The increasing complexity of the contemporary media landscape, undergoing digitalization and convergence, has made it urgent to rethink the media change and to look at it beyond its simple technological dimension.² The “paradigm of the digital revolution,” employed to emphasize the transformative aspects of digital technology, has given way to the “paradigm of convergence,” more apt to represent the multidimensionality of the media change processes, the role of the subjects beside that of the technologies, the mechanisms of hybridization and remediation between old and new media.

      Briefly, we start by regarding the single medium, in a given historical period, as...

    • CHAPTER 13 The Link That Matters: Media Concentration and Diversity of Content
      (pp. 261-274)
      Zrinjka Peruško

      in today’s information societies, the media are increasingly viewed as part of the service economy. They provide jobs and revenues, and they have strong lobbies against any policy that might reduce their profits, enhanced by integration tendencies that lead to market concentration. in addition to valuing the media’s role in the new information economies, many governments still value the political and social role of the media, the success of which is based on diversity and pluralism.

      The relationship of media market concentration and media diversity and pluralism is a complex topic of contemporary european media policies, where pluralism of the...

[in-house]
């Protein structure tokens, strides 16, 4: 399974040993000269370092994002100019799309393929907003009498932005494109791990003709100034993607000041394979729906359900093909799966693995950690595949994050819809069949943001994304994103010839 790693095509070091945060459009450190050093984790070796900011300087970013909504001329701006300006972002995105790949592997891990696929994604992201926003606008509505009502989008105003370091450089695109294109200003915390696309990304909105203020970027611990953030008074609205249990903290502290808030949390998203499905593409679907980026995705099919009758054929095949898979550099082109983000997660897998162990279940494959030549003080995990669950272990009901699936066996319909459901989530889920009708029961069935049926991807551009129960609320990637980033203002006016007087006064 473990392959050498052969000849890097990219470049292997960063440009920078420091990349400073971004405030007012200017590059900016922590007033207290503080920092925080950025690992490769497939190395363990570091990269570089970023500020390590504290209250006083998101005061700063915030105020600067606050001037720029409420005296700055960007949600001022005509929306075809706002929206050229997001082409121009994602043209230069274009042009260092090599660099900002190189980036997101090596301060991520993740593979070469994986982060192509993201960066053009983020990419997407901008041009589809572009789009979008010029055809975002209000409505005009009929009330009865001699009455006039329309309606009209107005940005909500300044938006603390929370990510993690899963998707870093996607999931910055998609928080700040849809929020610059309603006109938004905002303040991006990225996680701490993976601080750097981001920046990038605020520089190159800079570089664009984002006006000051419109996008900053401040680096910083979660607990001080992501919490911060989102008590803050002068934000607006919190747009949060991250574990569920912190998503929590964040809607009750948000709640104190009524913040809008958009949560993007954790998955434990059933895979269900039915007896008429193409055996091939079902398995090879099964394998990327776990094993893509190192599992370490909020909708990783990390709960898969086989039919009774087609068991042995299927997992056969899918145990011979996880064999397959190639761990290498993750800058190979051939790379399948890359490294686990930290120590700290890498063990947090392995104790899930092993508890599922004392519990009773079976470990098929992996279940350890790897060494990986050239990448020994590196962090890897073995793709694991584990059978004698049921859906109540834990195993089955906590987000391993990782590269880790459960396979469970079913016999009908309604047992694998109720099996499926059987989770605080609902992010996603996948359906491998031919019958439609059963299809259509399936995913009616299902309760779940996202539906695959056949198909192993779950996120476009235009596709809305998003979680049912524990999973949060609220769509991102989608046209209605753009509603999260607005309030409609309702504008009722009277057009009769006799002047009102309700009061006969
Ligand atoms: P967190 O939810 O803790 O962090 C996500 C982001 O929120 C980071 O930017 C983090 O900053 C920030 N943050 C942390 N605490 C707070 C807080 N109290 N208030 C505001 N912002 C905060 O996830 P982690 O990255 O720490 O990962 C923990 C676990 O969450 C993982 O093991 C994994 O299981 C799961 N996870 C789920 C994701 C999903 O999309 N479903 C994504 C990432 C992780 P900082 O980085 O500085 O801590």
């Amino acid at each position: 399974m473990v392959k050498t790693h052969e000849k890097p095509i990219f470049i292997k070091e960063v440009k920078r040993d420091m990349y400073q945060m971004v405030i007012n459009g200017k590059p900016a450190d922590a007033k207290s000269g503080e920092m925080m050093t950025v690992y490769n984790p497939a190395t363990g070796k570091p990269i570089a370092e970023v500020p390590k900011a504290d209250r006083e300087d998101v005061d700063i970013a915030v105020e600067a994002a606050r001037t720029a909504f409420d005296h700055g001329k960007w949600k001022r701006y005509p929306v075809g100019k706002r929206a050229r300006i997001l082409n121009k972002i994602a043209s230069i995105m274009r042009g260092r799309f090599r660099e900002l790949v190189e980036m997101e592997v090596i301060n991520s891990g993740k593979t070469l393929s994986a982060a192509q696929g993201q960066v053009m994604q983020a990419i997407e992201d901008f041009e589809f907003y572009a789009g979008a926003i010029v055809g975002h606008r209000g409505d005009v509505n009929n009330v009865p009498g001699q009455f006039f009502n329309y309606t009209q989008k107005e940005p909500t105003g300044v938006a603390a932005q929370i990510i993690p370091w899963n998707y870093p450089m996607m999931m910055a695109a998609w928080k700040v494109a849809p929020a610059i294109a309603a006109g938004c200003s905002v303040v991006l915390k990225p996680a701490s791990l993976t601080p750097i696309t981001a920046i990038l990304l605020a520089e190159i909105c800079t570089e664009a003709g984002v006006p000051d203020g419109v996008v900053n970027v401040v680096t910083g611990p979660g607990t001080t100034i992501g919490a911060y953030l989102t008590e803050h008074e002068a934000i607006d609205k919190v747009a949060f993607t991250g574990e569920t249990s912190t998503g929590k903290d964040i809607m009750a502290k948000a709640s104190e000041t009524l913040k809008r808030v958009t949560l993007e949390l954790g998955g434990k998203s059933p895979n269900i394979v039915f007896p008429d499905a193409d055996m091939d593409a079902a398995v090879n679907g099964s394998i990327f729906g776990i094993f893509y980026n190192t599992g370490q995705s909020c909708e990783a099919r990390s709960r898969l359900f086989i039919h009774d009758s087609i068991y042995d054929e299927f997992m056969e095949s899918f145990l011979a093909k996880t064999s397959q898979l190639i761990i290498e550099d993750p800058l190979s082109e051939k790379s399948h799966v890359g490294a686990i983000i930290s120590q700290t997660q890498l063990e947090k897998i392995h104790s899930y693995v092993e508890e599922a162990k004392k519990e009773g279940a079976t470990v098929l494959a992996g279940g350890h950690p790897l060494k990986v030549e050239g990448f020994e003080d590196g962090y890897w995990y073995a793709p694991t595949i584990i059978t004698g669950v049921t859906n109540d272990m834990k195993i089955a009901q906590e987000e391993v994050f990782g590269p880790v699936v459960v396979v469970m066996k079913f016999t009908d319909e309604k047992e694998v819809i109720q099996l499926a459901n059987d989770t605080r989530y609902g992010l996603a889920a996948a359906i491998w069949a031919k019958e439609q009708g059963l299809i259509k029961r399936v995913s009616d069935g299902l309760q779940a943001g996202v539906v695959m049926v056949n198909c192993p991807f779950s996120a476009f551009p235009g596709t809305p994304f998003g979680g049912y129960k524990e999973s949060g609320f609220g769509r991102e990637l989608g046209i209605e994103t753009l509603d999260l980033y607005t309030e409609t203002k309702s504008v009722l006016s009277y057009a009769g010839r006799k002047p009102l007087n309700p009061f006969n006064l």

• CHAPTER 14 Developing the “Third Sector”: Community Media Policies in Europe
      (pp. 275-298)
      Kate Coyer and Arne Hintz

      The phenomenon of community media is not new to europe. But recognition of community media as a formal “third sector” of broadcasting is emerging on the policy radar, as pressure for states and international bodies to expand, support, and develop sectors for “citizen” access to broadcasting continues to grow. Though specific definitions of community media vary, the concept generally refers to self-organized, participatory, not-for-profit media that address local geographic communities and/or communities of interest. Community media challenge traditional conceptions of a dual media system, suggesting instead a three-tier media landscape that includes public service, commercial, and community media.

      Communicative rights,...

  9. Bibliography
    (pp. 299-330)
  10. Contributors
    (pp. 331-336)